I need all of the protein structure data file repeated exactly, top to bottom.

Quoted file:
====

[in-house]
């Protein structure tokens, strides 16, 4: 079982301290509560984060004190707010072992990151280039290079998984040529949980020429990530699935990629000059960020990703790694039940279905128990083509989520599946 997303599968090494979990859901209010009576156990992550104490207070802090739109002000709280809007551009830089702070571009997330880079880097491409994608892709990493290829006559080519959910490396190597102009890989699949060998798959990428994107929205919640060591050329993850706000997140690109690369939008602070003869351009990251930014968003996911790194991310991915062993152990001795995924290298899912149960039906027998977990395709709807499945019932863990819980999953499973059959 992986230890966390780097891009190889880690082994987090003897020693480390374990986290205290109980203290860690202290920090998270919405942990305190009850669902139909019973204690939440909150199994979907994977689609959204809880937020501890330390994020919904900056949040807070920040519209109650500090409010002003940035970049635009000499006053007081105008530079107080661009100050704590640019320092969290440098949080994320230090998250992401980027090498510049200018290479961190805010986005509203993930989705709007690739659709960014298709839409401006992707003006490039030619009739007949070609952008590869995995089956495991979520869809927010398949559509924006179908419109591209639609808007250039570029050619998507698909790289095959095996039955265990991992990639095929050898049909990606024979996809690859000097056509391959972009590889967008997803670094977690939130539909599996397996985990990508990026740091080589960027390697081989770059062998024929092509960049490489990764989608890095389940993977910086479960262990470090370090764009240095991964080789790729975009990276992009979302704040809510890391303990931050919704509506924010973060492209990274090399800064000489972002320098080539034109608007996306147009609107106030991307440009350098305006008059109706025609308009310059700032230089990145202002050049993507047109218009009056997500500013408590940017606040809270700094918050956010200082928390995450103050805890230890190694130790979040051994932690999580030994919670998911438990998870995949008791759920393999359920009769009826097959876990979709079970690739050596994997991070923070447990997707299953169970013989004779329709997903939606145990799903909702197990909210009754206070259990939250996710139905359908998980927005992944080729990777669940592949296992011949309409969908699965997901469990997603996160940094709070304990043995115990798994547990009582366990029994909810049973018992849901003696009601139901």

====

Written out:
[in-house]
């Protein structure tokens, strides 16, 4: 079982301290509560984060004190707010072992990151280039290079998984040529949980020429990530699935990629000059960020990703790694039940279905128990083509989520599946 997303599968090494979990859901209010009576156990992550104490207070802090739109002000709280809007551009830089702070571009997330880079880097491409994608892709990493290829006559080519959910490396190597102009890989699949060998798959990428994107929205919640060591050329993850706000997140690109690369939008602070003869351009990251930014968003996911790194991310991915062993152990001795995924290298899912149960039906027998977990395709709807499945019932863990819980999953499973059959 992986230890966390780097891009190889880690082994987090003897020693480390374990986290205290109980203290860690202290920090998270919405942990305190009850669902139909019973204690939440909150199994979907994977689609959204809880937020501890330390994020919904900056949040807070920040519209109650500090409010002003940035970049635009000499006053007081105008530079107080661009100050704590640019320092969290440098949080994320230090998250992401980027090498510049200018290479961190805010986005509203993930989705709007690739659709960014298709839409401006992707003006490039030619009739007949070609952008590869995995089956495991979520869809927010398949559509924006179908419109591209639609808007250039570029050619998507698909790289095959095996039955265990991992990639095929050898049909990606024979996809690859000097056509391959972009590889967008997803670094977690939130539909599996397996985990990508990026740091080589960027390697081989770059062998024929092509960049490489990764989608890095389940993977910086479960262990470090370090764009240095991964080789790729975009990276992009979302704040809510890391303990931050919704509506924010973060492209990274090399800064000489972002320098080539034109608007996306147009609107106030991307440009350098305006008059109706025609308009310059700032230089990145202002050049993507047109218009009056997500500013408590940017606040809270700094918050956010200082928390995450103050805890230890190694130790979040051994932690999580030994919670998911438990998870995949008791759920393999359920009769009826097959876990979709079970690739050596994997991070923070447990997707299953169970013989004779329709997903939606145990799903909702197990909210009754206070259990939250996710139905359908998980927005992944080729990777669940592949296992011949309409969908699965997901469990997603996160940094709070304990043995115990798994547990009582366990029994909810049973018992849901003696009601139901």